Thursday, November 27, 2014     Volume: 29, Issue: 18
Signup

Weekly Poll
How should we deal with people arrested for drug offenses?

Put ’em in jail.
Treat ’em.
Put ’em in jail and treat ’em.
Seize their property, prosecute them for half a decade, and dismiss their cases.

Vote! | Poll Results

RSS Feeds

Latest News RSS
Current Issue RSS

Special Features
Delicious
Search or post SLO County food and wine establishments

New Times / Letter To The Editor

The following article was posted on July 2nd, 2014, in the New Times - Volume 28, Issue 49 [ Submit a Story ]
The following articles were printed from New Times [newtimesslo.com] - Volume 28, Issue 49

Physical books do survive

William L. Seavey - Cambria

I write books (see williamseavey.com). And I collect books. Your piece (“Shelf awareness,” June 26) suggests that books should be dispensed with (even disposed of) just because they are taking up space.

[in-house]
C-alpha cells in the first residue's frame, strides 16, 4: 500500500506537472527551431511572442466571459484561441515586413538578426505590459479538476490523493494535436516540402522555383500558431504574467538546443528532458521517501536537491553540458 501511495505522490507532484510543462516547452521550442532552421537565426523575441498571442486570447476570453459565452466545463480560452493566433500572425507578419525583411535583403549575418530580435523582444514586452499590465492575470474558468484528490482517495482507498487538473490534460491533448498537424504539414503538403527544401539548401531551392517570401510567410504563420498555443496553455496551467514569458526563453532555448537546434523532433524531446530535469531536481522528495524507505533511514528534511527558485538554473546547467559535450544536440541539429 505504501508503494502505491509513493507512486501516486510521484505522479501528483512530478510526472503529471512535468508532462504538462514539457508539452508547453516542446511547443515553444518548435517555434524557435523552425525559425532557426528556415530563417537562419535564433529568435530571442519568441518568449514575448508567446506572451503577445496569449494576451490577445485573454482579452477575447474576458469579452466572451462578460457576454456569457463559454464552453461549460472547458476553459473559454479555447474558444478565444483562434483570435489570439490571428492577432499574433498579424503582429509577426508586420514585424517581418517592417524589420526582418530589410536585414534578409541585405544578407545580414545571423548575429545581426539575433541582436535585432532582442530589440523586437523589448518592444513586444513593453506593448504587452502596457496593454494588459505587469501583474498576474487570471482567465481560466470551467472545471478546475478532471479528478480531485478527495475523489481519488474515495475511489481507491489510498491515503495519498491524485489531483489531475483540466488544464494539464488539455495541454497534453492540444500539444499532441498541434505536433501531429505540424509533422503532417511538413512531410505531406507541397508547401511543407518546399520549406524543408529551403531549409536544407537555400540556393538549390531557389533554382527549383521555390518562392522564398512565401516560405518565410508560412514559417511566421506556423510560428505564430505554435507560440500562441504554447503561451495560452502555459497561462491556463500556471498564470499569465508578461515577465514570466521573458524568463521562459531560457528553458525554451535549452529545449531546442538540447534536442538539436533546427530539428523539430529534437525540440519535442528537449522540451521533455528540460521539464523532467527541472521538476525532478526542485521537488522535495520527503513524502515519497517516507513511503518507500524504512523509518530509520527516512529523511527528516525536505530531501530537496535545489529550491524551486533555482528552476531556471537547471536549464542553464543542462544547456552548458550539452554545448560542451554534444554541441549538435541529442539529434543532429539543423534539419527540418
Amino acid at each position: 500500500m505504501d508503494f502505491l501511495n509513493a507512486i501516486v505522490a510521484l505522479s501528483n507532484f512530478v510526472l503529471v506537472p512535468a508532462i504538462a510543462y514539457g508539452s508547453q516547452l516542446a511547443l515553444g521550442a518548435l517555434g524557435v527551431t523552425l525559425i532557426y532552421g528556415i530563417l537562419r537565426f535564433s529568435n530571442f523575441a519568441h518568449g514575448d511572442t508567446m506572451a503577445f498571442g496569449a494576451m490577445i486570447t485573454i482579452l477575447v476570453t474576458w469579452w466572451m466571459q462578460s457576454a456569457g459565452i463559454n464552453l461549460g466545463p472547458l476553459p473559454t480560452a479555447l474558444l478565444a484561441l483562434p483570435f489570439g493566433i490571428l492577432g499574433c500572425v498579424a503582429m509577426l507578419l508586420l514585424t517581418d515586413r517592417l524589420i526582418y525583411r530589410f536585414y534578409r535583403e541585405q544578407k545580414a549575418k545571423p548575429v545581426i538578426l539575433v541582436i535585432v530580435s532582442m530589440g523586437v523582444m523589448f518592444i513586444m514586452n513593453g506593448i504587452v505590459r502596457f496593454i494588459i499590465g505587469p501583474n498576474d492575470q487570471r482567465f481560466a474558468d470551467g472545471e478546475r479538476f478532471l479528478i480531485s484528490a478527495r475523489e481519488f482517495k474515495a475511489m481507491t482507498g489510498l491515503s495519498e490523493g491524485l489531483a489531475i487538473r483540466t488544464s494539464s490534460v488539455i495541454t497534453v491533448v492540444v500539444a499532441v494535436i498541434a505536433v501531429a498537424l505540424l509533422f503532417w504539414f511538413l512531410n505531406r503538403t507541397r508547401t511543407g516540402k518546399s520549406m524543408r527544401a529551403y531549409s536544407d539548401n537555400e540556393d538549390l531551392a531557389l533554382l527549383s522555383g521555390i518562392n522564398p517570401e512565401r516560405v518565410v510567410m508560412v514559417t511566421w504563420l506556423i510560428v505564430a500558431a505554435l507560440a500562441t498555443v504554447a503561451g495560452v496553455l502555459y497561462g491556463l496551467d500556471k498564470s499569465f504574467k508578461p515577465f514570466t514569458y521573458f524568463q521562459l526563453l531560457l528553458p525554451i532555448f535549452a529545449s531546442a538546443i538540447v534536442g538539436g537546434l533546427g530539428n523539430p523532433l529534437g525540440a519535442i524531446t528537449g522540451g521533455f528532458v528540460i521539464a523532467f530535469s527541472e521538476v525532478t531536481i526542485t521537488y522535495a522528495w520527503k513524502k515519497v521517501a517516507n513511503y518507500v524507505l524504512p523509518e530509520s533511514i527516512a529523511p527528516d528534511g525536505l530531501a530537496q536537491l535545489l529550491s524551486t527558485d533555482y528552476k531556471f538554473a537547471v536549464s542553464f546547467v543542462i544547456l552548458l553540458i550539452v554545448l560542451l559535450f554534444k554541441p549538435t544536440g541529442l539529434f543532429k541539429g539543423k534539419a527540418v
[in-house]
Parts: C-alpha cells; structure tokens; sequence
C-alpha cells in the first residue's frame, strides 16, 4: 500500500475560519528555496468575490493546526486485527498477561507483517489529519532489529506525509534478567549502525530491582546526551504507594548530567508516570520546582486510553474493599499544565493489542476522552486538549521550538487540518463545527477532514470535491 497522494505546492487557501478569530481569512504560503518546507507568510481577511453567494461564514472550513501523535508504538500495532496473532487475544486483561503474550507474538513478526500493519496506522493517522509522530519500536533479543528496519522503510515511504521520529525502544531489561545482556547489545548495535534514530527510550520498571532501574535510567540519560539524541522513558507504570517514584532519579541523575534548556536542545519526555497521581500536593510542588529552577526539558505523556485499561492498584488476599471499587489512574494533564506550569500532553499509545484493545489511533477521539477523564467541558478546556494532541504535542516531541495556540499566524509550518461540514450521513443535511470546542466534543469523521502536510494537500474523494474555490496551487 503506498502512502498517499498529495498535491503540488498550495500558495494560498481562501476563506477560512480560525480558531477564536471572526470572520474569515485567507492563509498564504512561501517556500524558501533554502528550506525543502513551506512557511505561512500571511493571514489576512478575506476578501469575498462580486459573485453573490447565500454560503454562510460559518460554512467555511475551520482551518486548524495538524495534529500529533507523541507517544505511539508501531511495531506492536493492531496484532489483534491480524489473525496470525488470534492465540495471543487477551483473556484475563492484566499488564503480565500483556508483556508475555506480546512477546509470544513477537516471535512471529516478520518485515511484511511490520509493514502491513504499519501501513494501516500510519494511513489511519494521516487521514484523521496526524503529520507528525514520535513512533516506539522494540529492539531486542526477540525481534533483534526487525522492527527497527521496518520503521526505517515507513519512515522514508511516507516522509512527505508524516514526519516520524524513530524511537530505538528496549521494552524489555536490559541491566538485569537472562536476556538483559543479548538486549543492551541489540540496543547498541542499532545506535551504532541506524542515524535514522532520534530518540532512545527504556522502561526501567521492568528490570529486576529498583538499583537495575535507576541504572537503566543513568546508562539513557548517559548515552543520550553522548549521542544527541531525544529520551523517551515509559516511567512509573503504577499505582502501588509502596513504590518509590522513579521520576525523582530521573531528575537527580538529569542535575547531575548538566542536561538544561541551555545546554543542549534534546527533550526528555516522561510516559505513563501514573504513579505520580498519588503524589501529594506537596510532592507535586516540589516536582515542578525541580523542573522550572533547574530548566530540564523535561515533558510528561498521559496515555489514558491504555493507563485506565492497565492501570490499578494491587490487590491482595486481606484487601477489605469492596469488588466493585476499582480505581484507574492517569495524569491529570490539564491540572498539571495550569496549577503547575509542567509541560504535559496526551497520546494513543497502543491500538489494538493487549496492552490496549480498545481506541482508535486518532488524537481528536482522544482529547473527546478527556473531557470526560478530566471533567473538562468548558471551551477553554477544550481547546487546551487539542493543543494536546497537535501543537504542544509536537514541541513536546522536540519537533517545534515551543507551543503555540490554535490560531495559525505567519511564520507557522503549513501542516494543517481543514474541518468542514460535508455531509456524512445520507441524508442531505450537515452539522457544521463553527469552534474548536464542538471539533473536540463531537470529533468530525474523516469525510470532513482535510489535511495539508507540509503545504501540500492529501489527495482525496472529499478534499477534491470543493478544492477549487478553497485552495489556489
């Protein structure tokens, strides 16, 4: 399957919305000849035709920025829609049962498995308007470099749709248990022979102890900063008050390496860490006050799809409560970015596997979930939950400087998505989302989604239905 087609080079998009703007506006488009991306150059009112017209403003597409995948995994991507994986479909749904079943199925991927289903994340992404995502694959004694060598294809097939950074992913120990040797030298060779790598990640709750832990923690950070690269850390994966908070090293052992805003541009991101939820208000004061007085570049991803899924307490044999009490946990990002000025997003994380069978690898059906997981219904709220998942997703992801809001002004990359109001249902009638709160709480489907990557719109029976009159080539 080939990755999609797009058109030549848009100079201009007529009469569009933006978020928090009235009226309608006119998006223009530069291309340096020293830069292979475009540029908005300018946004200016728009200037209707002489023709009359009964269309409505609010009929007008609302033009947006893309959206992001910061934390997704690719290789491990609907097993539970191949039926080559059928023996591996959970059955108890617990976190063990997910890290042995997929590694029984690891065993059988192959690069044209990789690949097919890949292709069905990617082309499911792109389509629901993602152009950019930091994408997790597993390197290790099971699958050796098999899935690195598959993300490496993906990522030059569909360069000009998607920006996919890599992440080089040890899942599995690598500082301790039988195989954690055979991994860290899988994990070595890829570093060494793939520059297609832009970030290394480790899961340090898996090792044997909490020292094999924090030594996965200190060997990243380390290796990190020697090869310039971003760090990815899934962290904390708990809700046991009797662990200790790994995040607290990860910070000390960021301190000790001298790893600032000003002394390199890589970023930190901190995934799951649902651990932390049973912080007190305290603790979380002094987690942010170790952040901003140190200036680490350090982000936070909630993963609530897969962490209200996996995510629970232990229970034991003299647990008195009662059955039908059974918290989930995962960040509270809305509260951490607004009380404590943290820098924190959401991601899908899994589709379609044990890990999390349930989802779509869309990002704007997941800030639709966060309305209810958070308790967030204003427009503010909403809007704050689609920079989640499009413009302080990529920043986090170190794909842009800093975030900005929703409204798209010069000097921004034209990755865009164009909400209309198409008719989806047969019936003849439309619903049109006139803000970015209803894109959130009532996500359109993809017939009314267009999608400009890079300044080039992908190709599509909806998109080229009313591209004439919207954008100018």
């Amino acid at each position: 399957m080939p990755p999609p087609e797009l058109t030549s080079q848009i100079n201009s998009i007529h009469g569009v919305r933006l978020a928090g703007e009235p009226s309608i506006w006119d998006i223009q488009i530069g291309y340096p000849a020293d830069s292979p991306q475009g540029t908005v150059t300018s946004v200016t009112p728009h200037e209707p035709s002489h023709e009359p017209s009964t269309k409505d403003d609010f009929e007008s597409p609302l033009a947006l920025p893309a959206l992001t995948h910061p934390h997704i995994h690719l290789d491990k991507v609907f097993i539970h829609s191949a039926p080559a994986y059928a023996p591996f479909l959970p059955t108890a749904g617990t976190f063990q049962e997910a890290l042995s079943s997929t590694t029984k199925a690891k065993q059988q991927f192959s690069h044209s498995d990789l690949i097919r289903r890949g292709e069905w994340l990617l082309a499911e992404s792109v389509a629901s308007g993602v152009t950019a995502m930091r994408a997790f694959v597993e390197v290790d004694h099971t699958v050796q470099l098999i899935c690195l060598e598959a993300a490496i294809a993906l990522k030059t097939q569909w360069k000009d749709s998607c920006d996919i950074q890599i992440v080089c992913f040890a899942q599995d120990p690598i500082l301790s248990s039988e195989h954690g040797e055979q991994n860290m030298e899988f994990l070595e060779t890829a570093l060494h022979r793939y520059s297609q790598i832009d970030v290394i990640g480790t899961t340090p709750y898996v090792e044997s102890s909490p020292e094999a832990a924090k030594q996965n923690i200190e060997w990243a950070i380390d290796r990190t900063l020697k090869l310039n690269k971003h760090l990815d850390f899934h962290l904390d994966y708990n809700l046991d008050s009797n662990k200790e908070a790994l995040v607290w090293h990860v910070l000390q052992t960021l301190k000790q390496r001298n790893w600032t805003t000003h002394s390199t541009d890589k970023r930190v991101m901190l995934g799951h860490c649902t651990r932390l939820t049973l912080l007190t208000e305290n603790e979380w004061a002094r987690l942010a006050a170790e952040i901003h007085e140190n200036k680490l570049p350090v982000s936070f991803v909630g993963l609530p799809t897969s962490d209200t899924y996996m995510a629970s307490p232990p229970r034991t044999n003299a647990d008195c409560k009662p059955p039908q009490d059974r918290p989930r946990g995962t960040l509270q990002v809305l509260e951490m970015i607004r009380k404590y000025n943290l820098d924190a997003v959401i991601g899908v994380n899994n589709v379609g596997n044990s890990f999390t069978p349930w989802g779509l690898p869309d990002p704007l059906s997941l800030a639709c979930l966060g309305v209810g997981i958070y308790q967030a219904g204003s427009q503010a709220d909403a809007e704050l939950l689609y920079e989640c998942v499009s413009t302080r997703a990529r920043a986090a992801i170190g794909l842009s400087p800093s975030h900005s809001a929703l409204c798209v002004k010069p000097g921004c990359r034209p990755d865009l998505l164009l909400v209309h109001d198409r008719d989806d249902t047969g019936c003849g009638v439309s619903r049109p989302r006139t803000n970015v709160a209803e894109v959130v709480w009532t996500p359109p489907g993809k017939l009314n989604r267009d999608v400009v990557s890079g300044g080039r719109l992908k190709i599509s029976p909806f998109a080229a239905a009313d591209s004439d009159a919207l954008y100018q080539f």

My books mean more to me than most other objects around the house, even though I fully admit I have too many of them. I do weed them out from time to time. Donating them to libraries might be impractical, as they will just end up in book sales. (Books I’ve written have seen that fate.)

But I can see the “writing on the wall” (shelf?). Younger people than I am (I’m 67) do not have the sense of ownership my generation did, and everything is going to digital (but illustrated coffee table, children’s books, and tech manuals ought to survive). You do have to ask yourself, however, if digital formats will survive—and printed books kept in a cool space might well last a few hundred years.

Hey, I have a 100-year-old book about electric cars! So who’s to say that such knowledge becomes irrelevant to contemporary society?

I hope that some of my grandchildren will want some of my books—my collection of environmental tomes is pretty cool—including the late ’70s warnings about climate change and global warming.